As a freshman in high school I began writing more poetry about my life experiences and the words captivated the challenges of being a teenager who rejected the cultural norms and immoral behaviors of majority of high school students that walked the very same halls as me. It was in high school that the love I have for my faith blossomed and I just couldn't get enough of it. I remember looking forward each week to Fridays where our parish youth group would get together and we would do faith-sharing and volunteer activities to help the vulnerable in our neighborhood most in need. On Sundays I looked forward to seeing my friends at mass, and I remember when we would see each other in our public school on the staircase or in the hallways we would smile to one another because we had that Catholic connection that brought us all together even in our non-parochial school. My poetry reflected the beautiful experiences of that time, and throughout my life even in tough times because of my faith I have been able to allow the words to flow out of not only my mind, but from my heart.

I continued to write poetry in college and when I started discerning the consecrated life as a religious sister the words could not get out fast enough onto the page. The Holy Spirit has truly been an inspiration in my life, and has given me the strength and courage to speak the words necessary that shares the emotions that I feel within me. I have been asked a number of times, "Christina, when are you publishing your poetry". I would answer with a smile because I was not sure if I wanted to share my poetry with everyone, and the thought of humility kept popping into my mind. How can someone aim to publish a book and still have humility? 

Well, as a writer I have learned that it requires much humility because time and time again your work gets rejected, and it takes a lot of submissions before something you wrote is accepted to be published. And by being rejected at times it is encouraging to be able to look at the work of others and to learn from them. I cannot tell you how much inspiration I have received simply by reading the poetry of others. Especially, poems I have read about spirituality and faith that truly touched my heart and gave me the motivation and encouragement to open up my laptop and begin typing on the page.

Now that I have finally had my book published I am humbled that I have received so much support from family, friends, and even my followers on social media. We need to encourage one another to follow our hearts and to let the Holy Spirit guide us. 

Looking at them, Jesus *said, “With people it is impossible, but not with God; for all things are possible with God.”
-Mark 10:27

The book, Called to Love A Listening Heart - A Book of Catholic Poetry on faith and discernment can be purchased here:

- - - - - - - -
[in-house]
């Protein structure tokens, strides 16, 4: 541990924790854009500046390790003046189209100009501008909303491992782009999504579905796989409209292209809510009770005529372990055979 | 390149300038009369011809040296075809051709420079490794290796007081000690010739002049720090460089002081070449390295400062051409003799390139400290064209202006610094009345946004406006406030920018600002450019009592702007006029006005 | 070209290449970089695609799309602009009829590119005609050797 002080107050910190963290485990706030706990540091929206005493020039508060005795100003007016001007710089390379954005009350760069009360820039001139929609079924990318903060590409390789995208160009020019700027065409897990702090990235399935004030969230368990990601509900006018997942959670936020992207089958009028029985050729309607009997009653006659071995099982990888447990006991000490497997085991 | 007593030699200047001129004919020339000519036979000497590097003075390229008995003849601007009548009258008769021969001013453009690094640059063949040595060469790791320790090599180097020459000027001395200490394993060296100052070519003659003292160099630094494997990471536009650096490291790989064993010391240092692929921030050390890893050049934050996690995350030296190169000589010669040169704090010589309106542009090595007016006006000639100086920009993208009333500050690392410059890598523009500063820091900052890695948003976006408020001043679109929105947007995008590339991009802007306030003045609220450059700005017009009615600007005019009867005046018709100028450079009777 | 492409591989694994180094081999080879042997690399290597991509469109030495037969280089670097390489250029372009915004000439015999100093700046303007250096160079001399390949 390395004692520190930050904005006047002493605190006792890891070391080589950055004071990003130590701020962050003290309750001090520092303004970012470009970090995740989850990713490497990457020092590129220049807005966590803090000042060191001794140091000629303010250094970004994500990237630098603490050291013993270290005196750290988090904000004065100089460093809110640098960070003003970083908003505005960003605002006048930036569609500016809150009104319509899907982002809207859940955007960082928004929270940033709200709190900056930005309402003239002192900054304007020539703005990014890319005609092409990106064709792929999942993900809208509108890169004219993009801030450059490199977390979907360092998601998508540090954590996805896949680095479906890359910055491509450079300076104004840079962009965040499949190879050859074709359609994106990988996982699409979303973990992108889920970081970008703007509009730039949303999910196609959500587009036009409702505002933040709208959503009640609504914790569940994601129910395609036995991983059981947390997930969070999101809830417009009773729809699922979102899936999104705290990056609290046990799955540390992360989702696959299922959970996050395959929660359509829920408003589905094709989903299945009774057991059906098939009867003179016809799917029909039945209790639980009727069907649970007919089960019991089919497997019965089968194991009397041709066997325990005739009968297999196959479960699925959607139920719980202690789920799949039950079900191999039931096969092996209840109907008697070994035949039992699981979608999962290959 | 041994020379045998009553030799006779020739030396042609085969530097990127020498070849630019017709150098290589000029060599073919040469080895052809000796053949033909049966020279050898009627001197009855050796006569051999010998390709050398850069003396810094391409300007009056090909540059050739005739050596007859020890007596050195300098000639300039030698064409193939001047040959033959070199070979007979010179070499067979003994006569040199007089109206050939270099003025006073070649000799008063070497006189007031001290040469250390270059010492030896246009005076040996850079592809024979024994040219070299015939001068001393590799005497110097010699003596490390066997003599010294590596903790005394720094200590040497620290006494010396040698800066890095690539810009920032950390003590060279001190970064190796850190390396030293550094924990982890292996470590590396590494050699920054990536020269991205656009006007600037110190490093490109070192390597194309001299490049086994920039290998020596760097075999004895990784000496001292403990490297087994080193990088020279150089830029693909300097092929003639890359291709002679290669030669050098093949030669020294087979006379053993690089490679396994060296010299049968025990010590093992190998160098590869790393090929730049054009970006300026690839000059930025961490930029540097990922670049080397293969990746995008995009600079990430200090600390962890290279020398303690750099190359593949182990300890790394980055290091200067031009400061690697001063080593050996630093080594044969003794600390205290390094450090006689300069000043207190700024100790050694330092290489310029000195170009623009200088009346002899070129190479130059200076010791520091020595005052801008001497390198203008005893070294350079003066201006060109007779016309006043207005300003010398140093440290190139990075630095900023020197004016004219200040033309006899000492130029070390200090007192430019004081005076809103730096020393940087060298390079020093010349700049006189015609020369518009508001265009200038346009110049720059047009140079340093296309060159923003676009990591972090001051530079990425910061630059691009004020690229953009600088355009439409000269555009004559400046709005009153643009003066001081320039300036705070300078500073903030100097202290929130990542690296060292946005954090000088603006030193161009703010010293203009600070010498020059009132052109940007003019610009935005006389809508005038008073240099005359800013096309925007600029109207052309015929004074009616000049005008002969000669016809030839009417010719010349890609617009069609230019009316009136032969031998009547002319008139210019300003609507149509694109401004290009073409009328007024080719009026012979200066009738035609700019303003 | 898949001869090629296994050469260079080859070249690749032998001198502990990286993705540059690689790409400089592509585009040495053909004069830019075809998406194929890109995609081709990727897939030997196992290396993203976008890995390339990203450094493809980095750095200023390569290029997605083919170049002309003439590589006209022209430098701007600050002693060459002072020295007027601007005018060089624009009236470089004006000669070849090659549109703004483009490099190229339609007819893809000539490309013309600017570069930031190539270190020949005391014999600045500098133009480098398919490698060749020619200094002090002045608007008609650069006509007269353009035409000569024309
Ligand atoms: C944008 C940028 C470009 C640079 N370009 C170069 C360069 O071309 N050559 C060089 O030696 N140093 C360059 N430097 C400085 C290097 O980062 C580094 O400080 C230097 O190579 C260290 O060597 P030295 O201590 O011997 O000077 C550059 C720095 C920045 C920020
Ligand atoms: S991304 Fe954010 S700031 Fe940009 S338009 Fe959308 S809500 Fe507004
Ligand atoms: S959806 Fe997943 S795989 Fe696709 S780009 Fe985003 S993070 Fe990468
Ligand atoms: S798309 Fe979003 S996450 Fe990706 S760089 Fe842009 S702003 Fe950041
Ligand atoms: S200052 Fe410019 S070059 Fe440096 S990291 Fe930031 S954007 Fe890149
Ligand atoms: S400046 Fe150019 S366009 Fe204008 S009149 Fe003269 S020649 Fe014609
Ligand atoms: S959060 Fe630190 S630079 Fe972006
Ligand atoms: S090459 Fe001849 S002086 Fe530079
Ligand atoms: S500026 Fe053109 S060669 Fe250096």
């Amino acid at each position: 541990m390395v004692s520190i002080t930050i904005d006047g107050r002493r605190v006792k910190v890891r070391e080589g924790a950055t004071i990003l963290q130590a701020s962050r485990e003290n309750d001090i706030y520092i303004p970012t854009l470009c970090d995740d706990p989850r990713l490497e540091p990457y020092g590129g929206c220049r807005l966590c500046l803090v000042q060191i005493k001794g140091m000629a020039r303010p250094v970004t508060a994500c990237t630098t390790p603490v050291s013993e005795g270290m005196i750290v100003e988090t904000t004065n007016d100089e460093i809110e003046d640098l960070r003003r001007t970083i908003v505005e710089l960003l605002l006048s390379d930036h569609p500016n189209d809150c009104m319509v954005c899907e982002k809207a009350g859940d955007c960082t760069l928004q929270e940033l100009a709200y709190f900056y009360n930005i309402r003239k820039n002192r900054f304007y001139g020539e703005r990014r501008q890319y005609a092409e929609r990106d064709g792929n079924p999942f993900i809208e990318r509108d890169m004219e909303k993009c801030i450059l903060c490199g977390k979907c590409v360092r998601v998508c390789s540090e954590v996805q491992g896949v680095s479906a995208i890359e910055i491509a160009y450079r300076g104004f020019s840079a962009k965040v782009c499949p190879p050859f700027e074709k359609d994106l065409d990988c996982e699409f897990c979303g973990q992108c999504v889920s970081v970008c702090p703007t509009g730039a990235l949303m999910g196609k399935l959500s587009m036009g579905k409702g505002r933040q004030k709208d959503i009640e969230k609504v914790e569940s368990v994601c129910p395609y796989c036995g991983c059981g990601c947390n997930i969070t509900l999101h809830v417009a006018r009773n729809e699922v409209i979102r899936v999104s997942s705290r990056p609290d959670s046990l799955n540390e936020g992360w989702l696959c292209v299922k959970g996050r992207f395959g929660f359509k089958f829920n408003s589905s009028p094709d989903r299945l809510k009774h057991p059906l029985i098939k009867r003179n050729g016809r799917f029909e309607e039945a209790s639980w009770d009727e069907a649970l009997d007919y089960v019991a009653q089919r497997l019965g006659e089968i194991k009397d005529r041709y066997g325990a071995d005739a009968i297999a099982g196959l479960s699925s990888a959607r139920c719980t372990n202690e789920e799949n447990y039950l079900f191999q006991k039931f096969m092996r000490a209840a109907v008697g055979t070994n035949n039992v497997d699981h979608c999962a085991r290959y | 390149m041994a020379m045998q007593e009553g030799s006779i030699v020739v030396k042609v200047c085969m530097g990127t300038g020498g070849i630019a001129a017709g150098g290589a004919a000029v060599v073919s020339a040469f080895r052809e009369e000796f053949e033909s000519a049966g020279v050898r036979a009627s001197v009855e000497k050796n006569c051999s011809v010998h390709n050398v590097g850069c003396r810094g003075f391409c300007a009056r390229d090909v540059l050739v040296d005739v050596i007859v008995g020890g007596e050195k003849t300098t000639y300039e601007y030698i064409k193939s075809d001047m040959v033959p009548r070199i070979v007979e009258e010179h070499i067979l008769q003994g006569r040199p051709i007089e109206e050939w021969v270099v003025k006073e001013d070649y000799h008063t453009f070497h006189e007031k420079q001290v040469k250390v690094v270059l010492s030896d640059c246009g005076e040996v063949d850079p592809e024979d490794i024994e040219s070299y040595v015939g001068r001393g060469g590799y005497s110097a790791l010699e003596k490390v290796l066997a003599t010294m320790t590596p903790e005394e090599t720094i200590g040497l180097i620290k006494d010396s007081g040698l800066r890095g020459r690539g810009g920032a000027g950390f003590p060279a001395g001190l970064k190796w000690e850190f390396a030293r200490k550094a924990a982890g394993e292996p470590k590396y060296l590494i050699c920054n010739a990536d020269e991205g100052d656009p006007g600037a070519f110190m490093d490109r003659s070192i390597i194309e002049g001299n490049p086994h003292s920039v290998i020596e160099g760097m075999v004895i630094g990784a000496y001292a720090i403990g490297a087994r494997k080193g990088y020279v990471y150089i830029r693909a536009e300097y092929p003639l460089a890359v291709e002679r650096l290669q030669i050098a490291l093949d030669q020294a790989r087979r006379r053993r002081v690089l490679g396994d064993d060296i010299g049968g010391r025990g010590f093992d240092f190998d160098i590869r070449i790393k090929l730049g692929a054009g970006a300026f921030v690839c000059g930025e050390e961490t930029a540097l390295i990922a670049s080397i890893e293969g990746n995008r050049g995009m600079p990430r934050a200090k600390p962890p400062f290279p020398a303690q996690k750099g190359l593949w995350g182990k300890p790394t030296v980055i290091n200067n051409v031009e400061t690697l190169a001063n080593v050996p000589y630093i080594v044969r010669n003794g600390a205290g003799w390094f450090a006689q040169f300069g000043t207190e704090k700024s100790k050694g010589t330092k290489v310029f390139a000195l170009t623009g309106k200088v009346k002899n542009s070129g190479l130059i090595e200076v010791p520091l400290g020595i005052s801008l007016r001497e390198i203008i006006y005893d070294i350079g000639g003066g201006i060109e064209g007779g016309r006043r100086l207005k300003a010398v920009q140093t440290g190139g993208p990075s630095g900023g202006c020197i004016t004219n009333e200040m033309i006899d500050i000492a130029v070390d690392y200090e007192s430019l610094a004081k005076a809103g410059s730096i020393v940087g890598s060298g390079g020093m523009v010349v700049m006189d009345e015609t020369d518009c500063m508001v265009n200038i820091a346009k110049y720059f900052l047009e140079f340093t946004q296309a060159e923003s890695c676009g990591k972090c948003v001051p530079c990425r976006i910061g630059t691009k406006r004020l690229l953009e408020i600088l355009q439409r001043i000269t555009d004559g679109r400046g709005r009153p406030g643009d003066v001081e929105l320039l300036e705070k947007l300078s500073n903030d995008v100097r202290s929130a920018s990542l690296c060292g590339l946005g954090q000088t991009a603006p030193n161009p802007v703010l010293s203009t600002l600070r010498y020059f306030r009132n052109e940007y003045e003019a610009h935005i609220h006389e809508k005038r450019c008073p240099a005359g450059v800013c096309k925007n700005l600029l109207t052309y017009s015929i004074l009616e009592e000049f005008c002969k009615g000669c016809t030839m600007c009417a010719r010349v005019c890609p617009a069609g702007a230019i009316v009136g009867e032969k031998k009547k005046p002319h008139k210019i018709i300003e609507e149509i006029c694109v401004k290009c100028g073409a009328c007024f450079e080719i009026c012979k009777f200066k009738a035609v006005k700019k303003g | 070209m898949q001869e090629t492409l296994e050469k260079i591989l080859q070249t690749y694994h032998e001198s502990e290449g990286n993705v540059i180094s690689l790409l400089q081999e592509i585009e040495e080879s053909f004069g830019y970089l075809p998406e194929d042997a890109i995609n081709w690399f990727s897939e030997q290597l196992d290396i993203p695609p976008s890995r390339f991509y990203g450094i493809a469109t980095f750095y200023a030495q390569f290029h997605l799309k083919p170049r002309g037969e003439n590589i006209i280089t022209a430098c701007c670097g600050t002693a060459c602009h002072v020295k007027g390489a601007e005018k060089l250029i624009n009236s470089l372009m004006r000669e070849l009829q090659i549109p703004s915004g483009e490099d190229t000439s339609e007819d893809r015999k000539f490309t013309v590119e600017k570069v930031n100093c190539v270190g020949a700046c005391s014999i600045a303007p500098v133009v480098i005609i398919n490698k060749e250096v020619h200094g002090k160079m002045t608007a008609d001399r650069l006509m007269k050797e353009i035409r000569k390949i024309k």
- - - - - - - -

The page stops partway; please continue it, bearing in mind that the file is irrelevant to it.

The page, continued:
Barnes and Noble

Wednesday, March 7, 2018


EXCITING ANNOUNCEMENT! I am thrilled to say that my new book, Called to Love A Listening Heart - A Book of Catholic Poetry on faith and discernment has officially been released and is now available on Amazon, Blurb Online Bookstore, and Barnes and Noble Online Bookstore. Here are the links to check it out:



Barnes and Noble 

Friday, March 2, 2018

Announcing My Book: Called to Love A Listening Heart

I have a book coming out soon, and I look forward to sharing it will all of you!

It's called Called to Love A Listening Heart - A Book of Catholic Poetry - more will be forthcoming - but for now here is an excerpt from the Introduction...

"God calls us all to answer to the personal call to holiness in our lives by loving and trusting Him with all of our hearts. Once we recognize that we all have a call to follow Him we ask ourselves: What vocation is God calling me to in the Catholic Church; priesthood, consecrated life, single life, or married life? What can I do to be able to discern God’s voice in this noisy world? What is the plan that God has for me for my life? How can I offer my gifts and talents to the Lord in a way that is fulfilling God’s will?" 

This book of poetry has been years in the making, and I am grateful to have the opportunity to share through poetry my Catholic faith journey with you in experiencing all of the beauty that Catholicism has to offer us, along with the challenges, questions, and joy that comes with discernment of one's vocation. I first discovered my love of writing, especially poetry, in elementary school, and by high school I was entering poetry contests and having my work published in student anthologies. I hope the poems in this book will inspire you to enter into a deeper relationship with Christ, consider the calling that God has for you in your life, and then respond to that call.

Stay Tuned...

Wednesday, February 7, 2018

I Must Confess